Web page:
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A Brief History of Everyone Who Ever Lived: The Human Story Retold Through Our Genes by Adam Rutherford, The Experiment, US $25.95, Pp 416, October 2017, ISBN 978-1615194049

Human beings have been asking questions about themselves since time immemorial, but mostly without getting the right answers. Who were our ancestors? Where did they come from? The science of genes has recently started to answer these and similar questions. Scientists have blown off the lid off our DNA where the answers to these and similar questions were hidden. In A Brief History of Everyone Who Ever Lived, Adam Rutherford says that genomics is completely rewriting the human story – from 100,000 years ago to the present. Adam Rutherford says this is the story about you. It concerns the story of who you are and how you came to be. It is our individual story as well as the collective story because the journey of life that alights at our existence is unique as well as collective. In other words, it is the story of every person who has ever breathed. Rutherford says that, despite our differences, all humans are remarkably close relatives, and family tree is pollarded and tortuous, and not in the slightest bit like a tree. But we are the fruit thereof.

Adam Rutherford says that we are unique, and can do so many things that no other species can come close to. All species are unique, and we can’t see in sixteen different wavelengths of light like the mantis shrimp does. We cannot fly for a thousand miles without stopping to rest like so many birds or we cannot breathe underwater. Adam Rutherford argues that our uniquely evolved intelligence has pushed us to be a technological species. We do all those things because we invented science and engineering and culture, and strove to understand our world and ourselves. We are the species that looked in the mirror, but it wasn’t vanity that prompted us to interrogate our own bodies and our evolution. It was curiosity. To be incurious is to be inhuman. We did look inward into the hidden kingdom of anatomy, then cells, and now genes. We also looked up to the skies, and down into the ground and seas, and into the invisible worlds of the atoms, and sub atoms, and now the quantum realm. We are the explorers, and science is exploration.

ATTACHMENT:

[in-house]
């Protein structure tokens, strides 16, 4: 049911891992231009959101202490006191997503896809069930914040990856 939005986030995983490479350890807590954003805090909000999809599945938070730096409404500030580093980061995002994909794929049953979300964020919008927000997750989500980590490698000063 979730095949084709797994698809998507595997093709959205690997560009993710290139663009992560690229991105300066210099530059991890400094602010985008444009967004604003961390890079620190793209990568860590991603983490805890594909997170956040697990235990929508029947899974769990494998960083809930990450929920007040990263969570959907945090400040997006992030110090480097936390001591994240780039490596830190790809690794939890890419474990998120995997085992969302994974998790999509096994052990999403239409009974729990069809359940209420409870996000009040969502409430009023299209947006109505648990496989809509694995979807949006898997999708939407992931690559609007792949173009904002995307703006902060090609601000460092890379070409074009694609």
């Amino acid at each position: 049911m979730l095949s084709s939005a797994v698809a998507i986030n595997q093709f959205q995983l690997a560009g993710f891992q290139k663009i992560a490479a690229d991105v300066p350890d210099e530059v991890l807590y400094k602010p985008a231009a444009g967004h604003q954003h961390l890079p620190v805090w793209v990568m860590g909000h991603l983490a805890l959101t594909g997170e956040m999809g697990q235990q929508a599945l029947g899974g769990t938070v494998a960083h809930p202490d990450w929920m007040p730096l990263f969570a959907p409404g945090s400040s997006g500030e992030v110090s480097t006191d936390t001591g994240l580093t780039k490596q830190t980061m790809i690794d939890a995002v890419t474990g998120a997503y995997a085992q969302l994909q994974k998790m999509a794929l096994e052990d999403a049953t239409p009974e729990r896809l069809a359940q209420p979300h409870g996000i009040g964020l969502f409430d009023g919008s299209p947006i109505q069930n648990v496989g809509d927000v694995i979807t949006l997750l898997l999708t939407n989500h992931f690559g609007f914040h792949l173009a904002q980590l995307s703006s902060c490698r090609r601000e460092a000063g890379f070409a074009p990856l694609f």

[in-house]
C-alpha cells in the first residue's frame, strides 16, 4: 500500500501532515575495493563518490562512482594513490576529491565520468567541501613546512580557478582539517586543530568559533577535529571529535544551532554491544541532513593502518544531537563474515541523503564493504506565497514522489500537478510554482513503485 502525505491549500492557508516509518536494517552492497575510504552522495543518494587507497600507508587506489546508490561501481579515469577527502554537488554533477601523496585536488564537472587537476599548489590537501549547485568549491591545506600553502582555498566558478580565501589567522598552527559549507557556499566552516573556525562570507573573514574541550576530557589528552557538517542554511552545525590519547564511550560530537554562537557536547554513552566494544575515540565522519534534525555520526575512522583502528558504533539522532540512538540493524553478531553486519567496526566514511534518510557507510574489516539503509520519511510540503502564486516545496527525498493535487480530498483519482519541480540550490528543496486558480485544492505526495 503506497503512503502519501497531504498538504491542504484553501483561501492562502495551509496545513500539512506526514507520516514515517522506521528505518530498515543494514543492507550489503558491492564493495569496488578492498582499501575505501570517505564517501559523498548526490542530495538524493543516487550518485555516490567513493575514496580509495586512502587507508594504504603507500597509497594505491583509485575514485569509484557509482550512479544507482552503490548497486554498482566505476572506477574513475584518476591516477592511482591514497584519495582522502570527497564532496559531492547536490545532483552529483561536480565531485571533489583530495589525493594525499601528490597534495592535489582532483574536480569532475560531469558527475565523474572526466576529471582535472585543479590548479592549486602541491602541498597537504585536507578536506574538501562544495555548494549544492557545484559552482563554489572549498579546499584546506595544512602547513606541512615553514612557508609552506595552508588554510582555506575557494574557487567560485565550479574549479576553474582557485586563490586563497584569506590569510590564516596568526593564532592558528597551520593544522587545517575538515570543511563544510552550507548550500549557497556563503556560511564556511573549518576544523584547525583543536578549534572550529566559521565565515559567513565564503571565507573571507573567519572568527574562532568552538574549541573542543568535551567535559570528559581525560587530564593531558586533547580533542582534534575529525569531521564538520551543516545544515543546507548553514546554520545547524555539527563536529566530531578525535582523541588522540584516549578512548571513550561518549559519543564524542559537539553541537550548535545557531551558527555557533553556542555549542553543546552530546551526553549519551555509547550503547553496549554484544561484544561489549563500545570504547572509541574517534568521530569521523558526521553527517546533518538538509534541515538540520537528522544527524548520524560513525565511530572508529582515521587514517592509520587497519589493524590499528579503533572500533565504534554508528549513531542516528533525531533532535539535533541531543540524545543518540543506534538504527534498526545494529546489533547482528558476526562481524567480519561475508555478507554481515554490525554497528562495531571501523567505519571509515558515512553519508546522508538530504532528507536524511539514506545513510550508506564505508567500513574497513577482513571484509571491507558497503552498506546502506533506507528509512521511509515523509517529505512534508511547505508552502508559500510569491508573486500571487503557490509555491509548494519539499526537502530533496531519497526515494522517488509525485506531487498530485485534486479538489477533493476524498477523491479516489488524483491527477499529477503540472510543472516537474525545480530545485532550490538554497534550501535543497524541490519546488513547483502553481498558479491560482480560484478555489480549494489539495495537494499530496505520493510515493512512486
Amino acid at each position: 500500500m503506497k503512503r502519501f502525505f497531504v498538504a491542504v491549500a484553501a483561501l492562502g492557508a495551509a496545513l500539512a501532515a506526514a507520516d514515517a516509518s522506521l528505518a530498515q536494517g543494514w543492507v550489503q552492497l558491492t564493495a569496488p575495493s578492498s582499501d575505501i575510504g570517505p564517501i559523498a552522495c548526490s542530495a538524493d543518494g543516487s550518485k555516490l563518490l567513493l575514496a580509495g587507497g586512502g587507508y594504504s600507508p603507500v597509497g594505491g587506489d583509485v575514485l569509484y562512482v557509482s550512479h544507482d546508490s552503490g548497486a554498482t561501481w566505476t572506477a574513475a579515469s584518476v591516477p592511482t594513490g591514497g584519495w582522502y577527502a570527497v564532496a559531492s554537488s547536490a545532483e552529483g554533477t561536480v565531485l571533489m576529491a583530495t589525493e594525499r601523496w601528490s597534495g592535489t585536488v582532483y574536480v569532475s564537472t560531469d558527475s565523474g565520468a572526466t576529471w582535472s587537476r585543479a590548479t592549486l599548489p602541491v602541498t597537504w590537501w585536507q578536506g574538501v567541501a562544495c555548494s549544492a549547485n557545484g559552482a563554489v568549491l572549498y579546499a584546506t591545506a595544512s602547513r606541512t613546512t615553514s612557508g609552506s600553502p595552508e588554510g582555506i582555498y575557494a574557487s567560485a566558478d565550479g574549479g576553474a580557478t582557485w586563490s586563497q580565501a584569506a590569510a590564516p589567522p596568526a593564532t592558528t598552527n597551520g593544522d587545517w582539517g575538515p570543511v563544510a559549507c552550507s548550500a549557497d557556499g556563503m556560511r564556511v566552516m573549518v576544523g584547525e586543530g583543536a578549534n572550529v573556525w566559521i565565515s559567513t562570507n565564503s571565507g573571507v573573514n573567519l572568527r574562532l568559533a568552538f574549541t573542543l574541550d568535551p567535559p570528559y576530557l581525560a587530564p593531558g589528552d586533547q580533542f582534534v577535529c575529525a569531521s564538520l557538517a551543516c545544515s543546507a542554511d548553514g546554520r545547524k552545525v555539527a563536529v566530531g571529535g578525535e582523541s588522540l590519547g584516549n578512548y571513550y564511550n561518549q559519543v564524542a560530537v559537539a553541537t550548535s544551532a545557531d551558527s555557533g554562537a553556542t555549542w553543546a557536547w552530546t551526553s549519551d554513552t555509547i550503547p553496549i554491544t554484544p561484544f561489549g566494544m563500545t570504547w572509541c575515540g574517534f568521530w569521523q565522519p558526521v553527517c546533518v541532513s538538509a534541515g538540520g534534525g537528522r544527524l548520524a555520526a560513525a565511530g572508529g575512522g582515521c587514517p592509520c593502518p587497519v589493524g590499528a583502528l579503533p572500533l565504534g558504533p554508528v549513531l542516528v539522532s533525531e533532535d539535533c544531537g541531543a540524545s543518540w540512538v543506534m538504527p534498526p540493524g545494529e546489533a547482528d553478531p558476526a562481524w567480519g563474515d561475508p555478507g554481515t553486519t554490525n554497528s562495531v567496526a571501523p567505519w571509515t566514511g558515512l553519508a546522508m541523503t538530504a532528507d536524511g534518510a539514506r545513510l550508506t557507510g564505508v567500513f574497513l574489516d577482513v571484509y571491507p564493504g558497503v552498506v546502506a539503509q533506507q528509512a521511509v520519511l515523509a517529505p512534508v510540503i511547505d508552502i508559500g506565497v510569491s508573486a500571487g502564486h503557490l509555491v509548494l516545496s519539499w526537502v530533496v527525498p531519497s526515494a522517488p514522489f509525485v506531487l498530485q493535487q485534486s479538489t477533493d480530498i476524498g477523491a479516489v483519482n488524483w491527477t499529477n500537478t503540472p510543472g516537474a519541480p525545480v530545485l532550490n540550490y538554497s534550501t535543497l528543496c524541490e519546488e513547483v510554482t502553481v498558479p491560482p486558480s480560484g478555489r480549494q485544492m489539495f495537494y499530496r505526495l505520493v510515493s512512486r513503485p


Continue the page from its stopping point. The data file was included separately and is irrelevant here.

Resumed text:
In trying to understand who we are and how we came to be here now, we reconstruct the past. Rutherford says that we are infinitely more than our DNA and we have come a very long way. He writes, “Using the length of this book as a timescale, recorded history is only equivalent to a single character, one letter among more than 685,000. But within that minuscule drop in the earth’s oceans of time is all human history, recorded in stone, in writing, in art, by word, in bones, in buildings and kitchenware, and in DNA.” In short, the genome is a history book, and we will not cease from exploring it, and as long as there are people our exploring will never be at an end.

A Brief History of Everyone Who Ever Lived is a very interesting book that details the recent discoveries in the field of genes. As scientists became able to read our genes, they discovered that our genes contained the history of human species’ history. A Brief History of Everyone Who Ever Lived will tell you more about yourself than you can even imagine. Adam Rutherford has written about the recent discoveries by the scientists of genes in a very readable and plain language. Even a high schooler will understand and enjoy this highly scientific book.

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